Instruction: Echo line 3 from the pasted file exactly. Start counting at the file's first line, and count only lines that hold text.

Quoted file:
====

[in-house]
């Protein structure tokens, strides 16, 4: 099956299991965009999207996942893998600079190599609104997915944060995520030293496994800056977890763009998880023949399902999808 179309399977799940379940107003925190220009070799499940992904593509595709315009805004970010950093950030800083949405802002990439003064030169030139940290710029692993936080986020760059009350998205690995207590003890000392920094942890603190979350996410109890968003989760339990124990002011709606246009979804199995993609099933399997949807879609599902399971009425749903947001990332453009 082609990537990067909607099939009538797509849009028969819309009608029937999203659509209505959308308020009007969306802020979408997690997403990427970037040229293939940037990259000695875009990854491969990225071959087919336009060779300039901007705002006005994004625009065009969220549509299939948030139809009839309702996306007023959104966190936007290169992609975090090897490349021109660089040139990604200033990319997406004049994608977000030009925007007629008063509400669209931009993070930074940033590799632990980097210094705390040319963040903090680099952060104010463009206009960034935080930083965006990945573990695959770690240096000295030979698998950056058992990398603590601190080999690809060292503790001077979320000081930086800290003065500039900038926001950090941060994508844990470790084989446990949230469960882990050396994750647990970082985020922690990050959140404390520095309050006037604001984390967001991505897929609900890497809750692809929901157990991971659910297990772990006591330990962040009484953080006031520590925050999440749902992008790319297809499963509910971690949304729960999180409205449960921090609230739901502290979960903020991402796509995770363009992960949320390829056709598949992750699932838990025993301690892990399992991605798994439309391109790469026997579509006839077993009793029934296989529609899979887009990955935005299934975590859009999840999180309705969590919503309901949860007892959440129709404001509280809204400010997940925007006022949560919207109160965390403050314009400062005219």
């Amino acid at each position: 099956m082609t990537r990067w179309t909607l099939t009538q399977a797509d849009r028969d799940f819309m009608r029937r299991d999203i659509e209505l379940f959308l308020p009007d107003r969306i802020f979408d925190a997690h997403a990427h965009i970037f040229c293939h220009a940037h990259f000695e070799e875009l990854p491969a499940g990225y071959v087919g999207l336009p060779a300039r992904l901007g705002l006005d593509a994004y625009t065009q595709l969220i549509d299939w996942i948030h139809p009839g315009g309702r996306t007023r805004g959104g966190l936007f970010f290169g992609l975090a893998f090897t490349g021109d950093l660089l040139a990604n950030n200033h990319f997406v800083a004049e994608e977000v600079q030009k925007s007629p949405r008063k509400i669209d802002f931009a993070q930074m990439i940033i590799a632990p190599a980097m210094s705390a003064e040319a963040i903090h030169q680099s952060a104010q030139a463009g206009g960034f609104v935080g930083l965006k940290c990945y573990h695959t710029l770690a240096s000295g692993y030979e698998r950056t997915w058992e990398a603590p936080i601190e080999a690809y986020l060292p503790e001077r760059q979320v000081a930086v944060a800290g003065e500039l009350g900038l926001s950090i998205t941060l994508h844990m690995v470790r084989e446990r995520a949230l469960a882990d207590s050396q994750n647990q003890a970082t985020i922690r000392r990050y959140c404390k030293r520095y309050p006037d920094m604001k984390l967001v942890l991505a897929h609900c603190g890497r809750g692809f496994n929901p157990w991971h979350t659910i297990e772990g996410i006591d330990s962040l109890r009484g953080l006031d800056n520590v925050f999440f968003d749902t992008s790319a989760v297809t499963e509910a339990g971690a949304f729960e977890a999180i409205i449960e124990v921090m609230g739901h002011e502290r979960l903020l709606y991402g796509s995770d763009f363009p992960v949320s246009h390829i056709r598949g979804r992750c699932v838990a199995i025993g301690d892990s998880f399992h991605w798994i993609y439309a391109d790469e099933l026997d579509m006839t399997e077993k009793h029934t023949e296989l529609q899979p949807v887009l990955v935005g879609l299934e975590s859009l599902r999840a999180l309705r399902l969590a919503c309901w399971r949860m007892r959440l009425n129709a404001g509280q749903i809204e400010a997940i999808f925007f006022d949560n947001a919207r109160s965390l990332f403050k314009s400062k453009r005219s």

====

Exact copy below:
């Amino acid at each position: 099956m082609t990537r990067w179309t909607l099939t009538q399977a797509d849009r028969d799940f819309m009608r029937r299991d999203i659509e209505l379940f959308l308020p009007d107003r969306i802020f979408d925190a997690h997403a990427h965009i970037f040229c293939h220009a940037h990259f000695e070799e875009l990854p491969a499940g990225y071959v087919g999207l336009p060779a300039r992904l901007g705002l006005d593509a994004y625009t065009q595709l969220i549509d299939w996942i948030h139809p009839g315009g309702r996306t007023r805004g959104g966190l936007f970010f290169g992609l975090a893998f090897t490349g021109d950093l660089l040139a990604n950030n200033h990319f997406v800083a004049e994608e977000v600079q030009k925007s007629p949405r008063k509400i669209d802002f931009a993070q930074m990439i940033i590799a632990p190599a980097m210094s705390a003064e040319a963040i903090h030169q680099s952060a104010q030139a463009g206009g960034f609104v935080g930083l965006k940290c990945y573990h695959t710029l770690a240096s000295g692993y030979e698998r950056t997915w058992e990398a603590p936080i601190e080999a690809y986020l060292p503790e001077r760059q979320v000081a930086v944060a800290g003065e500039l009350g900038l926001s950090i998205t941060l994508h844990m690995v470790r084989e446990r995520a949230l469960a882990d207590s050396q994750n647990q003890a970082t985020i922690r000392r990050y959140c404390k030293r520095y309050p006037d920094m604001k984390l967001v942890l991505a897929h609900c603190g890497r809750g692809f496994n929901p157990w991971h979350t659910i297990e772990g996410i006591d330990s962040l109890r009484g953080l006031d800056n520590v925050f999440f968003d749902t992008s790319a989760v297809t499963e509910a339990g971690a949304f729960e977890a999180i409205i449960e124990v921090m609230g739901h002011e502290r979960l903020l709606y991402g796509s995770d763009f363009p992960v949320s246009h390829i056709r598949g979804r992750c699932v838990a199995i025993g301690d892990s998880f399992h991605w798994i993609y439309a391109d790469e099933l026997d579509m006839t399997e077993k009793h029934t023949e296989l529609q899979p949807v887009l990955v935005g879609l299934e975590s859009l599902r999840a999180l309705r399902l969590a919503c309901w399971r949860m007892r959440l009425n129709a404001g509280q749903i809204e400010a997940i999808f925007f006022d949560n947001a919207r109160s965390l990332f403050k314009s400062k453009r005219s």